Sometimes in the midst of trouble, we try to solve the little problems instead of focusing on the big ones.

If you want to improve your financial picture start with the big categories. Housing is usually the largest expense for most people.

Right now, mortgage rates are still in the 3-3.5% range. The possibility that the Fed raises interest rates still looms in our future, so buying or refinancing a home may not get any cheaper.

You may decide to refinance now, but maybe you can't decide between a 15 year or a 30 year mortgage. There are pros and cons for both. So which one?

Could you get the best of both worlds?

Let's look at some numbers and see.

For our purposes, we will assume a couple with a credit score of 700 and a mortgage amount of $200,000.

As of this writing, this couple could get a mortgage rate of 3.5% for a 30 year mortgage or 2.875% for a 15 year mortgage (assuming no points paid).

Crunching the numbers we get the following comparison:

15 Year Mortgage:

Monthly Payment = $1,369

Total Interest Paid Over 15 Years = $46,451

30 Year Mortgage:

Monthly Payment = $898

Total Interest Paid Over 30 Years = $123,312

So, if you can afford the extra $471 per month it seems to be a no-brainer to pick the 15 year loan, pay off your mortgage 15 years earlier and save $76,861 (probably more than this as you could invest that money). I am also ignoring the tax breaks you get with mortgage interest to make this example easier.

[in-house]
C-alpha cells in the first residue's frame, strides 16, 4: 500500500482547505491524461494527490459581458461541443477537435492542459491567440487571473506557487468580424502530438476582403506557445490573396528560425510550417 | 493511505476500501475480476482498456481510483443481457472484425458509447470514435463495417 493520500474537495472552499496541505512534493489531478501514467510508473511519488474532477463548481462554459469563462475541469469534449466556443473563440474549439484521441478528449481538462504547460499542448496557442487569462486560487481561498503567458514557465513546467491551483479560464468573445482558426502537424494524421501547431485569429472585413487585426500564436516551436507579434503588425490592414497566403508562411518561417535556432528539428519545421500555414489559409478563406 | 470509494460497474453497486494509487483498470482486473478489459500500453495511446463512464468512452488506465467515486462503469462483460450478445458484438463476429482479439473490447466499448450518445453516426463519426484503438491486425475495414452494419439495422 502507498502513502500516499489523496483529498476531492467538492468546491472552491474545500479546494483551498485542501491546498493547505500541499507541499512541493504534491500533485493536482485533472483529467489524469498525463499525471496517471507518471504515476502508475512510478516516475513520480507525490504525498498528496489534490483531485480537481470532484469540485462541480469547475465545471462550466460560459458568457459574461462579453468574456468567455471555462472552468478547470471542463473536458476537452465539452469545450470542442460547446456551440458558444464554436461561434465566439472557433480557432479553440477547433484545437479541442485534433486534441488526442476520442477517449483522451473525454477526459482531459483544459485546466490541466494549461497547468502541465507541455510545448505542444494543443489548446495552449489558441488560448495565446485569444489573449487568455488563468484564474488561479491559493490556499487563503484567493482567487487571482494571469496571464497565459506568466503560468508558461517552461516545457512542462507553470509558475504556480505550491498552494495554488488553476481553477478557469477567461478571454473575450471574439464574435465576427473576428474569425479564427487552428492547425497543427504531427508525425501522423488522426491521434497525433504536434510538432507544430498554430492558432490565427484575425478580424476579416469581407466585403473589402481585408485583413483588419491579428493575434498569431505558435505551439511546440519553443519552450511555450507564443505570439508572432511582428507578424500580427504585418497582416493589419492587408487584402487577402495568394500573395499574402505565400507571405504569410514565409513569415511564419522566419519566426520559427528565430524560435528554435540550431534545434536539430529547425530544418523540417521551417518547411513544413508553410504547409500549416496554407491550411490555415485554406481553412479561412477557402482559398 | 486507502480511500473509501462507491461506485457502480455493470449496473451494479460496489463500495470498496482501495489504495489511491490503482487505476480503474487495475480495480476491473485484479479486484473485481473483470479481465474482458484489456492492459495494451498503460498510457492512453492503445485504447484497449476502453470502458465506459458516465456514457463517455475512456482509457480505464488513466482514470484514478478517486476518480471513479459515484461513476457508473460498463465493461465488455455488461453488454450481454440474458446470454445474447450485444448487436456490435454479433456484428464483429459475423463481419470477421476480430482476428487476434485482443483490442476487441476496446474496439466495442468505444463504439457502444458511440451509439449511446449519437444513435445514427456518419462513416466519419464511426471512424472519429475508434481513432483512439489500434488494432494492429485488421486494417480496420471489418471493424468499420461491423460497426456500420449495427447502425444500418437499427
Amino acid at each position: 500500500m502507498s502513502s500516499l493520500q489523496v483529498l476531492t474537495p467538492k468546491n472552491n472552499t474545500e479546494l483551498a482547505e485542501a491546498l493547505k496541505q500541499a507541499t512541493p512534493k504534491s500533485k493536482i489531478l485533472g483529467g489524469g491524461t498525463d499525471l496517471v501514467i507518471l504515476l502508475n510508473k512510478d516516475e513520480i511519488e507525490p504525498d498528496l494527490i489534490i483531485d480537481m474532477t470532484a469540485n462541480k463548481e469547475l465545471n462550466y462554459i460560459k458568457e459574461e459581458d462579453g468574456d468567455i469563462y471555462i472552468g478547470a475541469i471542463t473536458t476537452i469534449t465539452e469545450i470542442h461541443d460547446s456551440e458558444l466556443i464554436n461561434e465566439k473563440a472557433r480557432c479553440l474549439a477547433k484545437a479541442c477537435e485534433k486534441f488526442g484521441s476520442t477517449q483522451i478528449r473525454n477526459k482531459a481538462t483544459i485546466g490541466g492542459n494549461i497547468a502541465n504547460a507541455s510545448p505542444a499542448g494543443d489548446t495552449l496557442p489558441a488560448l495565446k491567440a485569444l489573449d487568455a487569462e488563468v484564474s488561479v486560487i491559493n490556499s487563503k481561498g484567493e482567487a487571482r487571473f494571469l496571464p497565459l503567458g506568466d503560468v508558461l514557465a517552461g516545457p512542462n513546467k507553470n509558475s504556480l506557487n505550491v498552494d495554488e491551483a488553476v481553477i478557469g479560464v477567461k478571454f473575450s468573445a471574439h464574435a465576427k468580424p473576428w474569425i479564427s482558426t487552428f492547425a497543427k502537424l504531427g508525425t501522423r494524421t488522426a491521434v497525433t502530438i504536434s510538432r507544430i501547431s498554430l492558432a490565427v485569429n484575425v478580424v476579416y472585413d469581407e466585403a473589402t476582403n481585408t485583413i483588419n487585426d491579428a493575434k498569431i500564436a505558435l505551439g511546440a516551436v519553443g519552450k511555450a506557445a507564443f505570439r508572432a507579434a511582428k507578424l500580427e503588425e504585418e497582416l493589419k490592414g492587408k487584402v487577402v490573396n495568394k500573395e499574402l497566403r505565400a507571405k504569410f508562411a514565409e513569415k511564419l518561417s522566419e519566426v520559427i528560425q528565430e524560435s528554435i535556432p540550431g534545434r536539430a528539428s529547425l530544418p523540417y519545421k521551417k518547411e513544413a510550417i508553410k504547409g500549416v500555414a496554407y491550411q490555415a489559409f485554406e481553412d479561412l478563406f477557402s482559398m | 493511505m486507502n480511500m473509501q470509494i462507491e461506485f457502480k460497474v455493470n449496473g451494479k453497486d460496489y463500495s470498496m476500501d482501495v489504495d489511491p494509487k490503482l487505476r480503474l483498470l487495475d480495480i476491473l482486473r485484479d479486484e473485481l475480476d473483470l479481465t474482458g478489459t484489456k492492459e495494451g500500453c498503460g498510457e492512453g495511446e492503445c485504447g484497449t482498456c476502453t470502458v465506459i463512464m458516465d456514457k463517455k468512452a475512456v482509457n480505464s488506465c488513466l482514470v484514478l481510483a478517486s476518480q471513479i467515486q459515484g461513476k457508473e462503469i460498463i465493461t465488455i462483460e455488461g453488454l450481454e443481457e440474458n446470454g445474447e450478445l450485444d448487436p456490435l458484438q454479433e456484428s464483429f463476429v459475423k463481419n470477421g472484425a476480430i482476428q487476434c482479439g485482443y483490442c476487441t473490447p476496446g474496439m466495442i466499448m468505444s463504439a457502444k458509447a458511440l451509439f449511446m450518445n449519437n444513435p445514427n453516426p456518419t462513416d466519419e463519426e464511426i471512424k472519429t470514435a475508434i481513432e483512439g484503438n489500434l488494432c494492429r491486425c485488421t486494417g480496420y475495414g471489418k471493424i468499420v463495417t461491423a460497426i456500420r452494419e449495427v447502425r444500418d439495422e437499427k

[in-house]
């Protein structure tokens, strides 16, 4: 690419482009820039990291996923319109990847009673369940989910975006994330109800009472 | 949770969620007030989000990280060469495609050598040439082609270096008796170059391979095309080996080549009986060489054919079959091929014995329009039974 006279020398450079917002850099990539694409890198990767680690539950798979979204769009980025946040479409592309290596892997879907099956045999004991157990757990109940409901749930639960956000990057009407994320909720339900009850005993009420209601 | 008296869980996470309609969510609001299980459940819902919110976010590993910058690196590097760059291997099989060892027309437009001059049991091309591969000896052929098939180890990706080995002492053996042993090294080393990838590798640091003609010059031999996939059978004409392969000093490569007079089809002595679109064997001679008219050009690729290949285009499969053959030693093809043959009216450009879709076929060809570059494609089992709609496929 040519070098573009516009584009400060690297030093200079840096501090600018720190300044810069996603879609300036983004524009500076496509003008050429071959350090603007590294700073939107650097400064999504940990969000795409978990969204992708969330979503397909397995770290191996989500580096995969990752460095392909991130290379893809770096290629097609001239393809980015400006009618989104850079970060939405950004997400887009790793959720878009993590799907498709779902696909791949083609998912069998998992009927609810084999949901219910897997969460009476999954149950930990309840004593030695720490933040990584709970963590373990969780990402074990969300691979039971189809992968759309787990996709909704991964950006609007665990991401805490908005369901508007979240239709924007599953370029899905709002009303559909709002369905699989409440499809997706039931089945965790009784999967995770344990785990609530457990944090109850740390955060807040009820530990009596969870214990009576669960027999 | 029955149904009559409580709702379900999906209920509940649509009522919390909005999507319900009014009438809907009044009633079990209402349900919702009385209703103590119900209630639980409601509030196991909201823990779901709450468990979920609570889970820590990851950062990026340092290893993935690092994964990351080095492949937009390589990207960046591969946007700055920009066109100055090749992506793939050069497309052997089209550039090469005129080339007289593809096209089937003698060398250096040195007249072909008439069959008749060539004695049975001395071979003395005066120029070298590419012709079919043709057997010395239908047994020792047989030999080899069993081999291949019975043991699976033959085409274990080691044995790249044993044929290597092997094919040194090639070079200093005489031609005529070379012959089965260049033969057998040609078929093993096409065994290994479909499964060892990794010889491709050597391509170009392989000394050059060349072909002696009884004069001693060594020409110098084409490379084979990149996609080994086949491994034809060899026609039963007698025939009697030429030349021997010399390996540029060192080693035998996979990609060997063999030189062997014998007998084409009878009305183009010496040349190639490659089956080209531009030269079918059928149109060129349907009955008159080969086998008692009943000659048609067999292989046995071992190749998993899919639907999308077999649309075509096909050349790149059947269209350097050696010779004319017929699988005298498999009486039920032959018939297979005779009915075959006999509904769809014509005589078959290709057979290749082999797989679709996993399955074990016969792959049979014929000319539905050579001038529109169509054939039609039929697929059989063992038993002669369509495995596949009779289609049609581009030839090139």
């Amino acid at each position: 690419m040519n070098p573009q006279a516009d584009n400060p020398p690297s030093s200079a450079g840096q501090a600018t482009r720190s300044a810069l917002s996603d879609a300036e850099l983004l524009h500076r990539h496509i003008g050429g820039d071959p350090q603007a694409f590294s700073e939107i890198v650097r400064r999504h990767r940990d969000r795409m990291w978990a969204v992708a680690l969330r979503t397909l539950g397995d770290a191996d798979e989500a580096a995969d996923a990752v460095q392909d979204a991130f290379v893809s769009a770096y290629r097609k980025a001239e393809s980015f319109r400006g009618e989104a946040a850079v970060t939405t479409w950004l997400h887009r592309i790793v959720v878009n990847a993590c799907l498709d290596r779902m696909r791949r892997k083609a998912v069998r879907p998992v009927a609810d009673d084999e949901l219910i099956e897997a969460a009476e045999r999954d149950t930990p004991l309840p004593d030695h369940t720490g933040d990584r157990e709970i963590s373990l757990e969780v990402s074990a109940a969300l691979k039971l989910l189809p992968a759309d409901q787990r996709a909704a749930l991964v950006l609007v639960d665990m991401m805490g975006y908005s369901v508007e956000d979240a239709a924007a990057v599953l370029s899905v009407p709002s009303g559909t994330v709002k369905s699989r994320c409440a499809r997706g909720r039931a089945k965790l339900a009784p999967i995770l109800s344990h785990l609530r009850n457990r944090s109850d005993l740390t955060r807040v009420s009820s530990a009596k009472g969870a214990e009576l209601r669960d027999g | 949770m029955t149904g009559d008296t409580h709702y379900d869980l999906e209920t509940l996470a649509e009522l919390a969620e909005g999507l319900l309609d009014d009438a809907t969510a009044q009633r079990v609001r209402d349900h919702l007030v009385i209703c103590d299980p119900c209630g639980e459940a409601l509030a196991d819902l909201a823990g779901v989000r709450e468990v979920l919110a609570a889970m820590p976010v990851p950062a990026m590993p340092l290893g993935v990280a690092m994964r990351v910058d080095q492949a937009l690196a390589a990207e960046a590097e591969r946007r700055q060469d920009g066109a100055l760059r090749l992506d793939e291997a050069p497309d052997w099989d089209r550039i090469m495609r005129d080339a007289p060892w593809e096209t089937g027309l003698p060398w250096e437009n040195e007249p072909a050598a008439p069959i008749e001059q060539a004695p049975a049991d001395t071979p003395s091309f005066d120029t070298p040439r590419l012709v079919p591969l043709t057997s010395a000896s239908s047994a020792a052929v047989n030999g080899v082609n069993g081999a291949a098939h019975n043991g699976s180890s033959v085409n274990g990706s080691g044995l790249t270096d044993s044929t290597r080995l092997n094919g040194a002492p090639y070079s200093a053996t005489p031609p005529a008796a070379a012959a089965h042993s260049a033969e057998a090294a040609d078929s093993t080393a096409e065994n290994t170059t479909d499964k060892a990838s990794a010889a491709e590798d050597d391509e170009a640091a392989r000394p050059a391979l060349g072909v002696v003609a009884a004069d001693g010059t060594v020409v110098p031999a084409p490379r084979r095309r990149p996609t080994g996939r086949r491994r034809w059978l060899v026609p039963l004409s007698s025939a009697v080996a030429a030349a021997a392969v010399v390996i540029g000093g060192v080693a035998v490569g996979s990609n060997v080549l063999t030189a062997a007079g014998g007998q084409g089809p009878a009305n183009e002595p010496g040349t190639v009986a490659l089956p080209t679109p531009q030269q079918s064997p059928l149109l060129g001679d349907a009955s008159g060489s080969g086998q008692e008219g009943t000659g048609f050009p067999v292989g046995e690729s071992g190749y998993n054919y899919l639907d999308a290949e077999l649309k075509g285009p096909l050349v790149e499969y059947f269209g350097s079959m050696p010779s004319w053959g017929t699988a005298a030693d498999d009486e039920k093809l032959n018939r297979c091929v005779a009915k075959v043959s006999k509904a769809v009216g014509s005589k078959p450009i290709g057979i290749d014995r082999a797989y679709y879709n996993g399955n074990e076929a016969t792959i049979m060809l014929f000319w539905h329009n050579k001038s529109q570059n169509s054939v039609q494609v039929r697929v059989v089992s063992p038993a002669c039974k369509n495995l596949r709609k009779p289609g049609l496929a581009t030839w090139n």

However, there a couple of reasons that make the 30 year mortgage attractive:

1. Your monthly payments are smaller and if you have a tough month financially or lose your job, you may struggle to make the 15 year payment. And you could make extra principal payments if you're able to, and it will payoff your loan quicker, giving you a lot of flexibility.

2. You can invest the amount you save with the 30 year mortgage each month. In the example above, if you saved $471 per month you would have $136,976 at the end of 15 years, assuming an average return of 6% or $194,500 with an average return of 10% (ignoring taxes).

This could be enough to payoff the mortgage in full at the end of 15 years, while still giving you the flexibility of a lower monthly payment if you should need it.

We don't know how much longer we will have low mortgage rates where we can borrow at 3% and earn (potentially) 5% or more. So, consider refinancing for 30 years and saving the difference and paying off your mortgage in 15 years with your savings.

  • July 24, 2016
  • Debt

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